You can only find your way to that point in the library if you can negotiate its logical structure; and further browsing (or directed research) requires an even greater self-conscious understanding of the organization. Neophite library users are often intimidated by a library precisely because they can't immediately tell how to use it. Guides to a library will explain its logical structure as well as the physical implementation of that structure. Even so, they are conceived in the same spirit as the Internet and hypertext.
Subnets (or substructures) of these kinds of organization may be more or less hierarchically organized than other substructures. In a library, for example, historical orderings of various kinds appear everywhere. Nevertheless, these local basins of order are arbitrary with respect to the total archive. This result obtains because each unit of the organization (each document and also each set of documents), like each node on the Internet, is logically defined as an independent item.
In a hypertext, each document (or part of a document) can therefore be connected to every other document (or document part) in any way one chooses to define a connection. Relationships do not have to be organized in terms of a measure or standard (though subgroups of organization can be arbitrarily defined as nonarbitrary forms). From a scholarly editor's point of view, this structure means that every text or even every portion of a text (i.e., every logical unit in the hypertext) has an absolute value within the structure as a whole unless its absolute character is specifically modified.
The Rossetti Archive imagines an organization of its texts, pictures, and other documents in this kind of noncentralized form. So when one goes to read a poetical work, no documentary state of the work is privileged over the others. All options are presented for the reader's choice. Among those options are arbitrary constraints that can be placed on the choices available. These constraints, which can be defined at any level of the organization, can be invoked or revoked at will. The point is that the structure preserves the independence of every document because the organization, like the Net, is "divided into packets, [with] each packet separately addressed." Since each of these packets has "its own authority to originate, pass, and receive messages," each is free to "wind its way through the [archive] on an individual basis."8 Of course that is a metaphoric way of putting the matter: Files in a hypertext, like documents in a library, are not active agents. It is the user who moves through the hypertext. Neverthless, the ordering of the hypertext materials is, by default, arbitrary and discrete. If the archive contains any more centralized or hierarchical structures, these have to be (arbitrarily) introduced. Furthermore, if they are introduced, the extent of their authority over the user has to be (arbitrarily) defined as well.
The problem here returns us once again to the fundamental issue of the relation of (hard copy) text to (electronic) hypertext. The decentralized forms of hypertextual archives clearly possess logical structure. That structure is designed to facilitate navigation through the archived materials irrespective of the purposes of the navigation.9 When the hypertext is used to manage study of and navigation through complex bodies of (hardcopy) documentary materials -- the kinds that traditional scholarly editors deal with -- a special type of "decentralism" appears. The exigencies of the book form forced editorial scholars to develop fixed points of relation -- the "definitive text", "copy text", "ideal text," "Ur text," "standard text," and so forth -- in order to conduct a book-bound navigation (by coded forms) through large bodies of documentary materials. Such fixed points no longer have to govern the ordering of the documents. As with the nodes on the Internet, every documentary moment in the hypertext is absolute with respect to the archive as a whole, or with respect to any subarchive that may have been (arbitrarily) defined within the archive. In this sense, computerized environments have established the new "rationale of hypertext."10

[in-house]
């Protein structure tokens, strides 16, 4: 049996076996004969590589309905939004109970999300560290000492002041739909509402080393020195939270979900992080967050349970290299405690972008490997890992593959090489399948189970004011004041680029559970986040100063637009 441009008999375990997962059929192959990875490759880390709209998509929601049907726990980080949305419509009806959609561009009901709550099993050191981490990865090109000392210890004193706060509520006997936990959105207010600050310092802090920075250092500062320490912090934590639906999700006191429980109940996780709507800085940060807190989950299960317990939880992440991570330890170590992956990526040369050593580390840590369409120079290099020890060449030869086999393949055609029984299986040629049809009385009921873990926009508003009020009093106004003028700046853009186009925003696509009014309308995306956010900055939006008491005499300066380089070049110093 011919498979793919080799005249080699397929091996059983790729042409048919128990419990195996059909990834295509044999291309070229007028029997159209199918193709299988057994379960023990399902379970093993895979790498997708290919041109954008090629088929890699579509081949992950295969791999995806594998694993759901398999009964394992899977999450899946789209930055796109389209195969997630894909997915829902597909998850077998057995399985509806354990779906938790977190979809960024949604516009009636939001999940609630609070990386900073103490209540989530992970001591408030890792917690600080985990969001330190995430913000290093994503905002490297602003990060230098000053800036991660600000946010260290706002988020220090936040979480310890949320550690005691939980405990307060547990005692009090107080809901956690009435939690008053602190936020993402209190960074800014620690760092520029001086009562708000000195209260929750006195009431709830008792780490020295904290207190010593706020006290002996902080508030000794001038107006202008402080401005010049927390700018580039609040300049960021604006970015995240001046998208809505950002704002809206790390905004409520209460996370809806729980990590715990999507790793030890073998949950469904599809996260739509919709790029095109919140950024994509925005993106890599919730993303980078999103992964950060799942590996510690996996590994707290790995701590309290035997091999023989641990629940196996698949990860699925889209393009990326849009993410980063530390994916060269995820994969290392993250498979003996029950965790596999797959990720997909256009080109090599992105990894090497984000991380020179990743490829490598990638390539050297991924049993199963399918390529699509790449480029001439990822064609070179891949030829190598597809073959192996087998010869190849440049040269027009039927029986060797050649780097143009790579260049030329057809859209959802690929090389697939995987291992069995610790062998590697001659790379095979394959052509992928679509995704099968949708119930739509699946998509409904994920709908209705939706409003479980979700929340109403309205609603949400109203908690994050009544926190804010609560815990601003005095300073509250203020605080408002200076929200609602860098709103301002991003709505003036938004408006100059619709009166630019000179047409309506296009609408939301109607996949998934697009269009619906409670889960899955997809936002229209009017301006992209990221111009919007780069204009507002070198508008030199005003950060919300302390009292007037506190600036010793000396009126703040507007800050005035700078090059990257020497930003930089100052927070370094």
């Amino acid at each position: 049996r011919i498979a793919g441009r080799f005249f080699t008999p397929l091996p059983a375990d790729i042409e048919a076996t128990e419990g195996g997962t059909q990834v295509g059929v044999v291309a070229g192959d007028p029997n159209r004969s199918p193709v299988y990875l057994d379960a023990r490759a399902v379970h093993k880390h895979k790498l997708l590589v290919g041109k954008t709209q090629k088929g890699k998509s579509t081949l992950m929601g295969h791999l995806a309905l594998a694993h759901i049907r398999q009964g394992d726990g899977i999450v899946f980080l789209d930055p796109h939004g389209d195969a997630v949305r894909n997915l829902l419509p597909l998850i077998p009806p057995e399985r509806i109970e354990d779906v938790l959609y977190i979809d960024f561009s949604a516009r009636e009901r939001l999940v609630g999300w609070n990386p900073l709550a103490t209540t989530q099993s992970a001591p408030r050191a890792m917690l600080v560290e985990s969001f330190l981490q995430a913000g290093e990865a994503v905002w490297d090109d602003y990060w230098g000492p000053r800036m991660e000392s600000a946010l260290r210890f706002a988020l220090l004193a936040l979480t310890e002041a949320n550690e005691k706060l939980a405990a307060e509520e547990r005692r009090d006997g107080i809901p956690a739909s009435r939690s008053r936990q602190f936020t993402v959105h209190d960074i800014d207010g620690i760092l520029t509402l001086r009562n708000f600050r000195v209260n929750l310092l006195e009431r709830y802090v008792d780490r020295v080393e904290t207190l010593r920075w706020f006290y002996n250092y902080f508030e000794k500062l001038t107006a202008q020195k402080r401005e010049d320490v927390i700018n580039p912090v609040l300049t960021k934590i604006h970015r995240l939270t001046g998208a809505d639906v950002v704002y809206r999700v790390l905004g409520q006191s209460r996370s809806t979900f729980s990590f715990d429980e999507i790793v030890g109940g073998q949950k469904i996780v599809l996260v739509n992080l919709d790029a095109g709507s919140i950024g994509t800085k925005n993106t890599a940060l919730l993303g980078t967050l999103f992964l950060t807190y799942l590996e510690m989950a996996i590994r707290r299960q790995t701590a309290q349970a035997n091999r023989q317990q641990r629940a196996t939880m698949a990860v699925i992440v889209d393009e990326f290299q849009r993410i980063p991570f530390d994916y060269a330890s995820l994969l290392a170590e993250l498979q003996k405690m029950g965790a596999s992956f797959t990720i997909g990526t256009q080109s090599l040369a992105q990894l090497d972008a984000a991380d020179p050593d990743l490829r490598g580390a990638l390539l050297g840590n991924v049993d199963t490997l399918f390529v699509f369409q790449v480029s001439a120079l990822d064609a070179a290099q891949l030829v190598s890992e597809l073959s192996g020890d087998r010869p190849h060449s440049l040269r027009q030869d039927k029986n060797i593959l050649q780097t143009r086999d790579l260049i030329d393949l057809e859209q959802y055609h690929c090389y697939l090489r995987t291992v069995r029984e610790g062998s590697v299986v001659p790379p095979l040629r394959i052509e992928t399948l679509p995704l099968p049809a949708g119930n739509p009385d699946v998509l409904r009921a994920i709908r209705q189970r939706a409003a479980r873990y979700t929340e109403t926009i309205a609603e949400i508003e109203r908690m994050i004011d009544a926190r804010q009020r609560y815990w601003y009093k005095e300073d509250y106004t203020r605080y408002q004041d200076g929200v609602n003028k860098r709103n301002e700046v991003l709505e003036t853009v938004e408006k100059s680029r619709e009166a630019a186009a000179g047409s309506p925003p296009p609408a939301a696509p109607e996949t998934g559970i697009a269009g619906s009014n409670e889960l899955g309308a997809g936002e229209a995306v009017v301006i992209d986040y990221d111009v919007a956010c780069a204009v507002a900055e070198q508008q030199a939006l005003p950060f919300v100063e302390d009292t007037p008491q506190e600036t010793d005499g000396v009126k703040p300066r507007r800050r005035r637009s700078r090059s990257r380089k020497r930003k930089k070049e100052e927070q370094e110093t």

But we have to add one word more on this matter because this discussion of the decentered text has left out of account the actual implementation of the theoretical design. It has left out of the account the user interface that organizes and delivers the logical design of the archive to specific persons. The interface one encounters in the actual Rossetti archive is, in fact, anything but decentered. In this respect it is quite like every other scholarly and educational hypertext work known to me -- The Perseus Project, say, or any of George Landow’s “webs.” All are quite “centered” and even quite nondynamical in their presentational structure. We want to be aware of this since a major part of our future work with these new electronic environments will be the search for ways to implement, at the interface level, the full dynamic -- and decentering – capabilities of these new tools.